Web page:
Here are a couple more videos of my dad and me playing together. Like in the last post, I’m playing the Helder tenor and he’s playing a guitar he built.
“Homeless” is a composition of my dad’s, which began life as a song; but this version has a recorder part instead of vocals.
“Blackberry Blossom” is a traditional tune arranged for solo guitar by Stephen Bennett. In this version, I’m mostly playing along with the guitar part with a few minor changes we worked out. But we really enjoyed how all that unison playing worked out!
Incidentally, you can subscribe to my YouTube channel here. Updates will be sporadic for now, but I do plan on adding stuff here and there. And here’s my dad’s channel too.
2 thoughts on “More music with my dad”
What a wonderful version of Blackberry Blossom. Both of you are wonderful musicians. I loved your original song Look Away. Your dad looks to be a fine instrument maker also. Not an easy thing to do. I play at Contra and barn dances here locally and as you know they go on for hours. I use the better plastic recorders because of the condensation issues with wooden recorders. I really like your experimentation with the fipple parts to try and get more time on the instrument especially when playing a long gig. The Helder appears to play louder on low notes and has a great upper register. Baroque recorders can be fickle at the top of their range.
Thanks for your comment, and sorry for the late reply! Real comments get buried with the spam, so I don’t see them until I clear that out.
I also play for English country dances, which do go on awhile. The best thing you can do for clogging, which is basically 100% effective on any recorder is to use a chemical handwarmer (those little packets you can put in your gloves, which are air-activated), held onto the front of the beak with a rubber band. It sort of looks like your recorder has a head wound, but it keeps the windway heated to above body temperature, which prevents condensation and therefore clogging. You’ll still have to periodically swab out the body, because the rest will still get condensation which can run down and fill the thumb hole. But that would be every several dances, not every several measures. Those packets don’t get warm enough to hurt either plastic or wood, and work equally well on either one. Particularly helpful in cold spaces!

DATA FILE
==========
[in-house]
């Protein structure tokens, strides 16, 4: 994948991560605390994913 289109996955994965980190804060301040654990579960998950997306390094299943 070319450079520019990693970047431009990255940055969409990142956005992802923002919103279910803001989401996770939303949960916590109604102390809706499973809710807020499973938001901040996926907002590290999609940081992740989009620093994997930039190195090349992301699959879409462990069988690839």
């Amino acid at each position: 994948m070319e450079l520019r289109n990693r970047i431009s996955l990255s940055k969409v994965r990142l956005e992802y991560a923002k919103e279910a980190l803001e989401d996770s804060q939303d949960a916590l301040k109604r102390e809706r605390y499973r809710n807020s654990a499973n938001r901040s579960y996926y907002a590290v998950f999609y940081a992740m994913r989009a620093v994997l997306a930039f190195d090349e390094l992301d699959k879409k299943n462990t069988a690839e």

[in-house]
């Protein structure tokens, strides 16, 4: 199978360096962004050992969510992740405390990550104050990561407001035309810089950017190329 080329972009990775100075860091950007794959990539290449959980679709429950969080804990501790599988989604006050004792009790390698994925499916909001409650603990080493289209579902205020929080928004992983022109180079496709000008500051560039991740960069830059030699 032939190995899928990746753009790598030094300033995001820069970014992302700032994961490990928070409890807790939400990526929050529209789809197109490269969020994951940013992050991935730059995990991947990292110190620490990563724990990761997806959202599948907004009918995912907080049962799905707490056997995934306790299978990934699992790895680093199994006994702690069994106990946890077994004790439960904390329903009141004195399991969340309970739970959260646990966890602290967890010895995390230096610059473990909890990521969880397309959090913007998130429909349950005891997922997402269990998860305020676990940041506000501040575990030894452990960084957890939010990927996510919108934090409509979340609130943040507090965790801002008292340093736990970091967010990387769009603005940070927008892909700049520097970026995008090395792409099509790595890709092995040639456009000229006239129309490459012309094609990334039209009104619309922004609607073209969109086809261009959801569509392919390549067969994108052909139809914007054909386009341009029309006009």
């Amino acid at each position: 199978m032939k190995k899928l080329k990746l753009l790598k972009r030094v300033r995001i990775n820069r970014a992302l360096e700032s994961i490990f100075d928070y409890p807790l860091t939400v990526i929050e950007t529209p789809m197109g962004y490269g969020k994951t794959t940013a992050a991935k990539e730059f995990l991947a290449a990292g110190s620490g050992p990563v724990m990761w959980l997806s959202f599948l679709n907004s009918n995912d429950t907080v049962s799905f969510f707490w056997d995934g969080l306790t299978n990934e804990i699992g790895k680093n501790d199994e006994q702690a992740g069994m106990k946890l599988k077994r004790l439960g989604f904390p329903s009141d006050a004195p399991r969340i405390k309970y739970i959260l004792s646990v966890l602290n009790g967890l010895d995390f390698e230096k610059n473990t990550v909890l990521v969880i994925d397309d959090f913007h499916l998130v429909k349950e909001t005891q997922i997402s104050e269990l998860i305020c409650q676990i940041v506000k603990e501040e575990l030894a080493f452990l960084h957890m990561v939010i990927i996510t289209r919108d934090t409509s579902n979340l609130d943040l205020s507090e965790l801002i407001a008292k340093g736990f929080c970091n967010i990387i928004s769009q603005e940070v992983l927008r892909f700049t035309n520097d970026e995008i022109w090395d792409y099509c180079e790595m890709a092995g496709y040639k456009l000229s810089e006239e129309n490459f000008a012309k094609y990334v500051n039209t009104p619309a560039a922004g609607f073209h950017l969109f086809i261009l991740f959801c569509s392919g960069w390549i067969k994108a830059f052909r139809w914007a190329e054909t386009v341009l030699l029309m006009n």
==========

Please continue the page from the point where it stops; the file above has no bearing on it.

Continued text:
Yes, the Helder has a great upper register. Because of the extension down to low B and some other things, it actually has a 3-octave range (or a bit more than that). The third octave is all new, harmonic fingerings. But the first two octaves are just like a Baroque recorder, with basically the same quirks. In general, Baroque recorders should have a good high range; if you’re having trouble with it being reliable in the top of the normal two-octave range, you might look into having it re-voiced. It could also be an issue of thumb technique, which can also be sensitive.
For dance music, the extra range of the Helder is really nice because there are a lot more tunes that fit in two different octaves; or fiddle tunes that have high C# and high E that a Baroque tenor doesn’t really have without covering the bell on your leg, while those are real fingerings on the Helder.
Anyway, thanks for listening! 🙂